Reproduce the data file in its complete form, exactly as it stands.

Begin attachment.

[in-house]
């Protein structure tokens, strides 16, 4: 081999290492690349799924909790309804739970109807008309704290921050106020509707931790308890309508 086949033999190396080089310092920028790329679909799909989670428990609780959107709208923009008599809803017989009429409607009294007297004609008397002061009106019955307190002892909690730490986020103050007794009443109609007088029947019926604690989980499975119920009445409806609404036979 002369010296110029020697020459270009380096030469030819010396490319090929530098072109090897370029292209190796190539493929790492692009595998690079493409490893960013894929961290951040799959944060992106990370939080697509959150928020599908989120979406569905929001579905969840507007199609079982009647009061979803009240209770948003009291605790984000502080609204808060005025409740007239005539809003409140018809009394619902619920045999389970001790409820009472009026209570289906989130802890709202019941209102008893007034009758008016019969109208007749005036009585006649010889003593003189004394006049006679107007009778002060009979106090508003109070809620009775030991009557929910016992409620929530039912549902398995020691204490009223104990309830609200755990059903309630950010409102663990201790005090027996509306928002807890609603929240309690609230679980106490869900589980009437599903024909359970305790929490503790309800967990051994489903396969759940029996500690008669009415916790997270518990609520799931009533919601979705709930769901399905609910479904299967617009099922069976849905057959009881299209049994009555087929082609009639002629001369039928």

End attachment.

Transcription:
[in-house]
């Protein structure tokens, strides 16, 4: 081999290492690349799924909790309804739970109807008309704290921050106020509707931790308890309508 086949033999190396080089310092920028790329679909799909989670428990609780959107709208923009008599809803017989009429409607009294007297004609008397002061009106019955307190002892909690730490986020103050007794009443109609007088029947019926604690989980499975119920009445409806609404036979 002369010296110029020697020459270009380096030469030819010396490319090929530098072109090897370029292209190796190539493929790492692009595998690079493409490893960013894929961290951040799959944060992106990370939080697509959150928020599908989120979406569905929001579905969840507007199609079982009647009061979803009240209770948003009291605790984000502080609204808060005025409740007239005539809003409140018809009394619902619920045999389970001790409820009472009026209570289906989130802890709202019941209102008893007034009758008016019969109208007749005036009585006649010889003593003189004394006049006679107007009778002060009979106090508003109070809620009775030991009557929910016992409620929530039912549902398995020691204490009223104990309830609200755990059903309630950010409102663990201790005090027996509306928002807890609603929240309690609230679980106490869900589980009437599903024909359970305790929490503790309800967990051994489903396969759940029996500690008669009415916790997270518990609520799931009533919601979705709930769901399905609910479904299967617009099922069976849905057959009881299209049994009555087929082609009639002629001369039928």